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Objects of WarThe Material Culture of Conflict and Displacement$
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Leora Auslander and Tara Zahra

Print publication date: 2018

Print ISBN-13: 9781501720079

Published to Cornell Scholarship Online: January 2019

DOI: 10.7591/cornell/9781501720079.001.0001

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Pretty Things, Ugly Histories

Pretty Things, Ugly Histories

Decorating with Persecuted People’s Property in Central Bohemia, 1938–1958

(p.78) 3 Pretty Things, Ugly Histories
Objects of War

Cathleen M. Giustino

Cornell University Press

This chapter analyzes how four successive regimes in Czechoslovakia made use of stolen things to reinforce their power between 1938 and 1958. Each regime used this property to legitimate their rule, reward loyalty, and construct new historical and national narratives. Chateaux that had been the residences of Czech nobles were appropriated first for Nazi use, then reclaimed immediately after World War II and transformed from enemy property into a form of national patrimony that symbolized the cleansing of Germans from “Czech” space. Each of these redeployments of the buildings required reallocation of their contents and a reconceptualization of whether those household furnishings' purpose in life was to be used in the present or preserved for the future.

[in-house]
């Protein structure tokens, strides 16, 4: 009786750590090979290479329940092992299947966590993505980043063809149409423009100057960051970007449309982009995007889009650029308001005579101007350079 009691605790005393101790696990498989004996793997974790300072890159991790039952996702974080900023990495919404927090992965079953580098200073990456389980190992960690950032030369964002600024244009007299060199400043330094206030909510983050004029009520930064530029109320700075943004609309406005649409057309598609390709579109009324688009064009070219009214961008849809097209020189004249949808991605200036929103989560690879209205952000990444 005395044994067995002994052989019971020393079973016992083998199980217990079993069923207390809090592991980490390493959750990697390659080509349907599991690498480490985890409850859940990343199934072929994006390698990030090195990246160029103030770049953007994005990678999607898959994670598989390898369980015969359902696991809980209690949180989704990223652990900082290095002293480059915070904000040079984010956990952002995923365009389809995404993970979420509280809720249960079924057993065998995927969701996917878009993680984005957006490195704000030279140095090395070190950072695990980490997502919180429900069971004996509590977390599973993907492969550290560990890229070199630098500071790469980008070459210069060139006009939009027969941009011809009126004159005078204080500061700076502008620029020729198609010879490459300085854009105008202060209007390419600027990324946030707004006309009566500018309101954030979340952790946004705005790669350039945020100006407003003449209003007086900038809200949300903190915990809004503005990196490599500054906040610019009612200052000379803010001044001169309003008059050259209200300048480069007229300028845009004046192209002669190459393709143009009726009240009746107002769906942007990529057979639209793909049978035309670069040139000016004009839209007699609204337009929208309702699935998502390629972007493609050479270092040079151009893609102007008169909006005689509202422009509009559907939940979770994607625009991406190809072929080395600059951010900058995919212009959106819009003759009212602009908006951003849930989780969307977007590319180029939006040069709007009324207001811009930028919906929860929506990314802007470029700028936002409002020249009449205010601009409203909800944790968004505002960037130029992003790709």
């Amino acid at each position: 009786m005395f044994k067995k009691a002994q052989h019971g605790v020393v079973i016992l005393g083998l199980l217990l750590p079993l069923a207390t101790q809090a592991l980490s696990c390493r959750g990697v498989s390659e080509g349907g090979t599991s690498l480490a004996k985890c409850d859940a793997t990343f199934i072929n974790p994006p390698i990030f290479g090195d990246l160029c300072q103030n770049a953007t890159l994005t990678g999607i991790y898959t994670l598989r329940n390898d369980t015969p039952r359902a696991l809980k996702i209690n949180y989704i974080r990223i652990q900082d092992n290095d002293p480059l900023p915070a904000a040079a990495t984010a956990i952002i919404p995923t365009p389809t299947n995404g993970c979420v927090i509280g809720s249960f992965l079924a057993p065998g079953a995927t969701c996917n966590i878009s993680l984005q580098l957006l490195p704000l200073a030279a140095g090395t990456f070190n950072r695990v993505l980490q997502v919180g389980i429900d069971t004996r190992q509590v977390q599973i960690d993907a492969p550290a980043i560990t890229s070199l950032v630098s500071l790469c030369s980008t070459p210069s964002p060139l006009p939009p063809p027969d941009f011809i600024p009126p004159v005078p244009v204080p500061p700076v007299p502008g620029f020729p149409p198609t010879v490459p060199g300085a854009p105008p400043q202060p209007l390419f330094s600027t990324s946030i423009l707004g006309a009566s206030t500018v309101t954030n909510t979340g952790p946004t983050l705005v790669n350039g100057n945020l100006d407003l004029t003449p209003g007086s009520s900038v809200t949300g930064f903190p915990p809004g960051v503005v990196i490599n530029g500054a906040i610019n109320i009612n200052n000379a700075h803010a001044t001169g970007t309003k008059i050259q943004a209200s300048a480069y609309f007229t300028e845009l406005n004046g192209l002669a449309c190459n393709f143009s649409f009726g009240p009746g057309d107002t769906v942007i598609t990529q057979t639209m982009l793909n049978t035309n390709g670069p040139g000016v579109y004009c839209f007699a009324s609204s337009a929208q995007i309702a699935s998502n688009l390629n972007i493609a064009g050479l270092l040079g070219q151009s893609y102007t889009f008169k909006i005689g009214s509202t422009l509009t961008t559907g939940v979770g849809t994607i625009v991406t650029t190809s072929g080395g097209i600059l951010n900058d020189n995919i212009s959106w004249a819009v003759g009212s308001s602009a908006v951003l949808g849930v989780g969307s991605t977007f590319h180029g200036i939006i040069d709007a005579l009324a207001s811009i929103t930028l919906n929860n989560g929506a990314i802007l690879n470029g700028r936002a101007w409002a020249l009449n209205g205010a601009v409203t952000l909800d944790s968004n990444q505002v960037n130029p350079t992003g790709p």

Keywords:   Czechoslovakia, stolen things, property, chateaux, Czech nobles, Nazis, World War II, national patrimony, household furnishings

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